load and execute order of scripts

load and execute order of scripts

There are so many different ways to include JavaScript in a html page. I know about the following options:

inline code or loaded from external URI
included in or tag [1,2]
having none, defer or async attribute (only external scripts)
included in static source or added dynamically by other scripts (at different parse states, with different methods)

Not counting browserscripts from the harddisk, javascript:URIs and onEvent-attributes [3], there are already 16 alternatives to get JS executed and I’m sure I forgot something.
I’m not so concerned with fast (parallel) loading, I’m more curious about the execution order (which may depend on loading order and document order). Is there a good (cross-browser) reference that covers really all cases? E.g. http://www.websiteoptimization.com/speed/tweak/defer/ only deals with 6 of them, and tests mostly old browsers.
As I fear there’s not, here is my specific question: I’ve got some (external) head scripts for initialisation and script loading. Then I’ve got two static, inline scripts in the end of the body. The first one lets the script loader dynamically append another script element (referencing external js) to the body. The second of the static, inline scripts wants to use js from the added, external script. Can it rely on the other having been executed (and why :-)?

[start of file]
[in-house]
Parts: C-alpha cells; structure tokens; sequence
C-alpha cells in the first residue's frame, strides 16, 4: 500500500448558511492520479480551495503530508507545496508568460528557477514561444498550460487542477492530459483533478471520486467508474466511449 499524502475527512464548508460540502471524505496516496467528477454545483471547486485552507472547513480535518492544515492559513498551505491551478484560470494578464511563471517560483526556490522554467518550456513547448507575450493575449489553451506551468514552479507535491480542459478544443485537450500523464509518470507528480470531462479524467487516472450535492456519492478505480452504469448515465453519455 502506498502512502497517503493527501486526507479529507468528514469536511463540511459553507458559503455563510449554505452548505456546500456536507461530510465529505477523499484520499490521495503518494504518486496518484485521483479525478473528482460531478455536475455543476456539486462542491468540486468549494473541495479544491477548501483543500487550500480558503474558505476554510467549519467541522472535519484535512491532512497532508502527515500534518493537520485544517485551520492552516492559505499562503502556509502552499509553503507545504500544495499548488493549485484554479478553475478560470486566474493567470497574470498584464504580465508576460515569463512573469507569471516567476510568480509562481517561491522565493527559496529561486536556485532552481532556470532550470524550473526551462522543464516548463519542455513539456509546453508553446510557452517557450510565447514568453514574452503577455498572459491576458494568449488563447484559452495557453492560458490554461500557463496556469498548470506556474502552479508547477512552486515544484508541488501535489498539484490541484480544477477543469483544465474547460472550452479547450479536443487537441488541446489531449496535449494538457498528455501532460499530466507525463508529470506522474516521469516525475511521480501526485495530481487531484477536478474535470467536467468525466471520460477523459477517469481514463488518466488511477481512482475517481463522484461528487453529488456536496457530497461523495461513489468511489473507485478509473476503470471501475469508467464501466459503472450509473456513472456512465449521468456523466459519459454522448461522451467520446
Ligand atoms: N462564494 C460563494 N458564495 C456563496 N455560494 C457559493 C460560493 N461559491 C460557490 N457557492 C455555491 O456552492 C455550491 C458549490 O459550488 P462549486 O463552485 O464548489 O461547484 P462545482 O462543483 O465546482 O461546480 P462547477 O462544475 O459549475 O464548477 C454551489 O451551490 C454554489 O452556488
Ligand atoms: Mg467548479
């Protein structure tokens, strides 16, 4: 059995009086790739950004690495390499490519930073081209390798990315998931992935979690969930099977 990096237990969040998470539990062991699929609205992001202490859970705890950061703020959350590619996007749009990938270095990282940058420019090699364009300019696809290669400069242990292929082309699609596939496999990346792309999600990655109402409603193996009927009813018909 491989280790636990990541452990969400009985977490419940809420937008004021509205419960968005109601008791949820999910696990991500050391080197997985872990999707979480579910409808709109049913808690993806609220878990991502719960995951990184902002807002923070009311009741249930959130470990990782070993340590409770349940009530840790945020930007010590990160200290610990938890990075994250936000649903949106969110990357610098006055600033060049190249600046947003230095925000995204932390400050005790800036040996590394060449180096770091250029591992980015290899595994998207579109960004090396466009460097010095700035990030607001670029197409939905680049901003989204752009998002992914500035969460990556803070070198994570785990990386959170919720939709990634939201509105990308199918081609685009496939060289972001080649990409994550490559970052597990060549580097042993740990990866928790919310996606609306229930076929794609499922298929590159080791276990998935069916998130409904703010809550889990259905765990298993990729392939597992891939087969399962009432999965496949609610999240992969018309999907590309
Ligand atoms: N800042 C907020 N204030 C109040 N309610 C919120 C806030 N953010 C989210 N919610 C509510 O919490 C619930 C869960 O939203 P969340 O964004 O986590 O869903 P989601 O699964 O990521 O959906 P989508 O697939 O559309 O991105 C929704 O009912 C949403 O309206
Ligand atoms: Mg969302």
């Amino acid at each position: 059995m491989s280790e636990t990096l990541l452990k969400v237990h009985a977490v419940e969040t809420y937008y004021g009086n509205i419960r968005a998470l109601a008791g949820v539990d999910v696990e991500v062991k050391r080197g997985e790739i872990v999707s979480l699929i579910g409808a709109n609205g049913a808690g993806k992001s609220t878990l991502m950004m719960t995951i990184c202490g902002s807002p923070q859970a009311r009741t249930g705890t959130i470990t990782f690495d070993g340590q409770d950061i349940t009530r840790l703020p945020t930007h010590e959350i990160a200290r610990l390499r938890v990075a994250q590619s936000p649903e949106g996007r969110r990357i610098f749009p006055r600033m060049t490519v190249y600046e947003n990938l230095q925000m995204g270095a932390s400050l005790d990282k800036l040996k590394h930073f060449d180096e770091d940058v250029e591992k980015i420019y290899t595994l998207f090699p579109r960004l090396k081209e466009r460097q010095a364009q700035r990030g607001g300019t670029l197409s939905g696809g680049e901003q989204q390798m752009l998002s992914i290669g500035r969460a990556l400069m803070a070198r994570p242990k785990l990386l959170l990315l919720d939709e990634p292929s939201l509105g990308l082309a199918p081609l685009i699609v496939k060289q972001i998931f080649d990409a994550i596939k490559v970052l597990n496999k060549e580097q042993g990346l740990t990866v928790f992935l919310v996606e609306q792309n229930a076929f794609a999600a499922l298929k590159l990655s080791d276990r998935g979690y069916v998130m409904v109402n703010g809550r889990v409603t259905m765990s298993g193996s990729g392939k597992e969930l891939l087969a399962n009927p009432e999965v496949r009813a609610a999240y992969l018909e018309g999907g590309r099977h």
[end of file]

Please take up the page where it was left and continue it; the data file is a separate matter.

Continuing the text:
Solutions/Answers:

Solution 1:

If you aren’t dynamically loading scripts or marking them as defer or async, then scripts are loaded in the order encountered in the page. It doesn’t matter whether it’s an external script or an inline script – they are executed in the order they are encountered in the page. Inline scripts that come after external scripts are held until all external scripts that came before them have loaded and run.

Async scripts (regardless of how they are specified as async) load and run in an unpredictable order. The browser loads them in parallel and it is free to run them in whatever order it wants.

There is no predictable order among multiple async things. If one needed a predictable order, then it would have to be coded in by registering for load notifications from the async scripts and manually sequencing javascript calls when the appropriate things are loaded.